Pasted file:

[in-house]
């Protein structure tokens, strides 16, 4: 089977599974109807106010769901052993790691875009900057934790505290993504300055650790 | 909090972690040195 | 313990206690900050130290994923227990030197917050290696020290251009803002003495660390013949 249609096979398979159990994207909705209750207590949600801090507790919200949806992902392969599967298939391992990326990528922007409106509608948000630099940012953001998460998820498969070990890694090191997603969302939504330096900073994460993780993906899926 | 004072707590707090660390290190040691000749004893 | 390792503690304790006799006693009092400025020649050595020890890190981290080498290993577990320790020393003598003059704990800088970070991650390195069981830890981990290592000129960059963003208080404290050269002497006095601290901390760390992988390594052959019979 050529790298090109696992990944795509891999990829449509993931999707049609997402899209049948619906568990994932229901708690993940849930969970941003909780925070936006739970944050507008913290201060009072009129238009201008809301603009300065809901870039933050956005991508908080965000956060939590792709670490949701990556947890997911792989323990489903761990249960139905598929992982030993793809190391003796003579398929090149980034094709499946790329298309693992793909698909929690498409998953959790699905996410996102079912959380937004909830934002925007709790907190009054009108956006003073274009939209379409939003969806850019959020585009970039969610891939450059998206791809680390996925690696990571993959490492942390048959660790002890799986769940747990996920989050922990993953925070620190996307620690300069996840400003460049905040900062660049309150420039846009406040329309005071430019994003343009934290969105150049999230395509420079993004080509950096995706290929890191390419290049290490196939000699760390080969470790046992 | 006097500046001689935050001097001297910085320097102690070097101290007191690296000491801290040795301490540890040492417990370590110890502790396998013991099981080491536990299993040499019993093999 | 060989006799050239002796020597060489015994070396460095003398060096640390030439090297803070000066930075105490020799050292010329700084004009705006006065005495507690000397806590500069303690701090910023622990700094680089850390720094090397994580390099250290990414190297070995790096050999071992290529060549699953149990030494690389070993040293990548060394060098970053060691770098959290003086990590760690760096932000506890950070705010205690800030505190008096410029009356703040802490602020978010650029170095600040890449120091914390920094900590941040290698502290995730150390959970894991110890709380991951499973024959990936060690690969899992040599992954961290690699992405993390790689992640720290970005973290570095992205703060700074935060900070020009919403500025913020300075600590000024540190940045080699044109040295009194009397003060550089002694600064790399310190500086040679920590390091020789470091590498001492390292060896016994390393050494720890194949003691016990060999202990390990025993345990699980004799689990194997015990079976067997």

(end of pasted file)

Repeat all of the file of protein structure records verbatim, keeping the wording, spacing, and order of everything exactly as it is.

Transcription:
[in-house]
């Protein structure tokens, strides 16, 4: 089977599974109807106010769901052993790691875009900057934790505290993504300055650790 | 909090972690040195 | 313990206690900050130290994923227990030197917050290696020290251009803002003495660390013949 249609096979398979159990994207909705209750207590949600801090507790919200949806992902392969599967298939391992990326990528922007409106509608948000630099940012953001998460998820498969070990890694090191997603969302939504330096900073994460993780993906899926 | 004072707590707090660390290190040691000749004893 | 390792503690304790006799006693009092400025020649050595020890890190981290080498290993577990320790020393003598003059704990800088970070991650390195069981830890981990290592000129960059963003208080404290050269002497006095601290901390760390992988390594052959019979 050529790298090109696992990944795509891999990829449509993931999707049609997402899209049948619906568990994932229901708690993940849930969970941003909780925070936006739970944050507008913290201060009072009129238009201008809301603009300065809901870039933050956005991508908080965000956060939590792709670490949701990556947890997911792989323990489903761990249960139905598929992982030993793809190391003796003579398929090149980034094709499946790329298309693992793909698909929690498409998953959790699905996410996102079912959380937004909830934002925007709790907190009054009108956006003073274009939209379409939003969806850019959020585009970039969610891939450059998206791809680390996925690696990571993959490492942390048959660790002890799986769940747990996920989050922990993953925070620190996307620690300069996840400003460049905040900062660049309150420039846009406040329309005071430019994003343009934290969105150049999230395509420079993004080509950096995706290929890191390419290049290490196939000699760390080969470790046992 | 006097500046001689935050001097001297910085320097102690070097101290007191690296000491801290040795301490540890040492417990370590110890502790396998013991099981080491536990299993040499019993093999 | 060989006799050239002796020597060489015994070396460095003398060096640390030439090297803070000066930075105490020799050292010329700084004009705006006065005495507690000397806590500069303690701090910023622990700094680089850390720094090397994580390099250290990414190297070995790096050999071992290529060549699953149990030494690389070993040293990548060394060098970053060691770098959290003086990590760690760096932000506890950070705010205690800030505190008096410029009356703040802490602020978010650029170095600040890449120091914390920094900590941040290698502290995730150390959970894991110890709380991951499973024959990936060690690969899992040599992954961290690699992405993390790689992640720290970005973290570095992205703060700074935060900070020009919403500025913020300075600590000024540190940045080699044109040295009194009397003060550089002694600064790399310190500086040679920590390091020789470091590498001492390292060896016994390393050494720890194949003691016990060999202990390990025993345990699980004799689990194997015990079976067997």